What Causes a Uterus Polyp?

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  • Written By: N. Madison
  • Edited By: Jenn Walker
  • Last Modified Date: 13 September 2019
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Doctors and scientists are not sure what causes uterine polyps to develop. Some research shows, however, that they may be related to hormones. For example, they might grow in response to the circulation of estrogen in the body. There also are factors that can increase a woman’s risk of developing polyps. For example, a woman may be more likely to develop them if she is between the ages of 40 and 50, obese, or has high blood pressure. A woman may also face an increased risk if she has taken a drug called tamoxifen for the treatment of breast cancer.

Uterine polyps are growths of tissue that develop inside a woman’s uterus. They occur when cells of the lining of the uterus grow too much and form polyps, which can range in size and usually stay in the uterus. It is possible, however, for a uterine polyp to grow enough that it extends into the affected woman’s vagina. A woman could have a single uterus polyp or several at one time.

Any female can develop a uterus polyp. The cause of the condition is largely unknown, but research indicates that polyp growth is sensitive to estrogen. Interestingly, the lining of a woman’s uterus is sensitive to estrogen and thickens in response to the hormone. Uterus polyps seem to react the same way, growing in response to circulating estrogen.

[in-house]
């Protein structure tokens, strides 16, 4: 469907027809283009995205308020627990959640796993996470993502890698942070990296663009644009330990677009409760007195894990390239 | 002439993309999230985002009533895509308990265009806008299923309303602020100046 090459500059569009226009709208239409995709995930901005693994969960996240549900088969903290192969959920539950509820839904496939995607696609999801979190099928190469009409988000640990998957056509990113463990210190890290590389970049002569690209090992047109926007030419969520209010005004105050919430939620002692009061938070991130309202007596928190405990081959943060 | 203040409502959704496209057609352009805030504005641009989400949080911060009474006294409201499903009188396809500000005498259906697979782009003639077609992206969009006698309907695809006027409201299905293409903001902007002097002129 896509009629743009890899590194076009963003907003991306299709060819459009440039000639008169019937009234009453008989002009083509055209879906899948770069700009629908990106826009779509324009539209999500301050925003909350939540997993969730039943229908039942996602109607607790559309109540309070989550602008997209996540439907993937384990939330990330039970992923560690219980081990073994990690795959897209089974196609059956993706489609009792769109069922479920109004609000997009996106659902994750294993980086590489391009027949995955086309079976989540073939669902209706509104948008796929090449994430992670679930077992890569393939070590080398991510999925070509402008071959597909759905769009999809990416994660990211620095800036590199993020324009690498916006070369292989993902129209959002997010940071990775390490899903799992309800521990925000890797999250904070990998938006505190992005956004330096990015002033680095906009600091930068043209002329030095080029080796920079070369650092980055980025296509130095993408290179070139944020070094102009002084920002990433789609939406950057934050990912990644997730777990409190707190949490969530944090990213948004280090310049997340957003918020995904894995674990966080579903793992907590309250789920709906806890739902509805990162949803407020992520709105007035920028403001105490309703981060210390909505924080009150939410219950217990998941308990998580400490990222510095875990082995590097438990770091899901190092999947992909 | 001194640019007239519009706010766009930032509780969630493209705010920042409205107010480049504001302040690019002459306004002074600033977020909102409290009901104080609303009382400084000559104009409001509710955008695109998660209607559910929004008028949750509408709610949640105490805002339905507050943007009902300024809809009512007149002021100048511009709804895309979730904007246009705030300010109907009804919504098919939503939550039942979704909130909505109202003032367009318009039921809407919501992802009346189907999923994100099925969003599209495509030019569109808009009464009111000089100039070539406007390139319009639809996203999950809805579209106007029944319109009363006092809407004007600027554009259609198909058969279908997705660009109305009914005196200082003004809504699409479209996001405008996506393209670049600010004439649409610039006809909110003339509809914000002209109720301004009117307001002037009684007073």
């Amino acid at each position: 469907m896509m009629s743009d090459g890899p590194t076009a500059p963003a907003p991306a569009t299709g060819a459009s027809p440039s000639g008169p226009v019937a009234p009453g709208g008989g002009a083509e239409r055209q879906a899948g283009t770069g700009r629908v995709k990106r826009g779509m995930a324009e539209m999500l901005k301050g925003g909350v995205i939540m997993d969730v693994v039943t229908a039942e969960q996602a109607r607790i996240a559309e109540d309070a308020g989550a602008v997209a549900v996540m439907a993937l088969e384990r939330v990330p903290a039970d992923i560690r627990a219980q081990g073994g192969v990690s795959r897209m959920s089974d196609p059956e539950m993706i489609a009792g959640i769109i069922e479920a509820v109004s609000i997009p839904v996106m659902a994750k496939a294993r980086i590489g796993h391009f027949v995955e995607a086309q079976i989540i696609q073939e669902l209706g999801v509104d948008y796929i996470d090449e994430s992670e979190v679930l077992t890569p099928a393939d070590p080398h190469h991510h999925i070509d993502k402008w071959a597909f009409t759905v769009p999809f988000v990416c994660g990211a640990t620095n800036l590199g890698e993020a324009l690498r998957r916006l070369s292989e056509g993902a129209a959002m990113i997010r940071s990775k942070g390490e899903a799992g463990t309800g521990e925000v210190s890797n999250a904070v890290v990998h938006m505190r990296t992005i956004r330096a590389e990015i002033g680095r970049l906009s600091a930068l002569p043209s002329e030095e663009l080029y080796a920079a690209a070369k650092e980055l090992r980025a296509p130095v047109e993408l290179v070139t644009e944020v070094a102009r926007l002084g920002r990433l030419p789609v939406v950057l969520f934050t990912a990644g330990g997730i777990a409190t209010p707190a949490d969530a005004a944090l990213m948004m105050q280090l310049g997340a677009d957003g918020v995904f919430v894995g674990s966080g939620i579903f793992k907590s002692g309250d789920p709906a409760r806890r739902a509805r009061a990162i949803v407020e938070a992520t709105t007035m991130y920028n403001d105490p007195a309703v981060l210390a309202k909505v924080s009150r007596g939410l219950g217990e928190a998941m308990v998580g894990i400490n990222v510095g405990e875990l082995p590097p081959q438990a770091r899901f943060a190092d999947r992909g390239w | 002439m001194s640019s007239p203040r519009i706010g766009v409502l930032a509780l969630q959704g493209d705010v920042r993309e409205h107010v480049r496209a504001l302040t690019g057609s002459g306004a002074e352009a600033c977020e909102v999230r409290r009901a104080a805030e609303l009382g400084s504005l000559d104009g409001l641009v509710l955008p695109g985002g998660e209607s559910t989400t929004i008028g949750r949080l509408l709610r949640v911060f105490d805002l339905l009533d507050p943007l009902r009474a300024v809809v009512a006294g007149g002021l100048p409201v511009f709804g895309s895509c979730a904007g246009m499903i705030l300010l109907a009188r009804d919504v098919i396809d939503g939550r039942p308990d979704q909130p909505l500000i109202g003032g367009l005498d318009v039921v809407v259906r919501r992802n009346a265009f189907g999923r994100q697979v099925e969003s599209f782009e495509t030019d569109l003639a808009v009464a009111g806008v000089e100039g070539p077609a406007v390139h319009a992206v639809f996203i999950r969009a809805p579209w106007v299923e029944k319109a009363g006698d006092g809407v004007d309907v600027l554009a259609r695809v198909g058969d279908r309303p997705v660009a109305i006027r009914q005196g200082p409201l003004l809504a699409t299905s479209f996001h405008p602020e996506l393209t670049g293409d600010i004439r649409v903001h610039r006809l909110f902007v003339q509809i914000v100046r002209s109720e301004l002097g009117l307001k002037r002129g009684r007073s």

Though the causes are not known, there are some women who seem to be more at risk for polyps than others. For example, women who are between the ages of 40 and 50 years old seem to be more likely to develop the condition. Likewise, a woman who is pre-menopausal might be more likely to develop a uterus polyp. Obesity can also play a role, and a woman with a body mass index (BMI) of 30 or above is more at risk. Additionally, women who have taken tamoxifen, which is an anti-estrogen medication used for treating breast cancer, may have an increased risk of developing uterine polyps.

Scientists have also linked the development of uterus polyps with other conditions. For example, some studies suggest that a woman with high blood pressure could be more likely to develop a uterus polyp. Likewise, some studies have revealed a possible link between cervical polyps and uterus polyps. Other studies, however, have failed to find links between such conditions.


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Polyps are usually in the endometrial layer of the of uterus while fibroids in the uterus can be found in any layer. Fibroids are also non-cancerous, tumor-like growths that form inside the uterus. They may cause heavy menstrual bleeding, back pain, prolonged periods and more. Fibroids often disappear on their own, but a myriad of treatment options are available to women who have more serious cases of fibroids.

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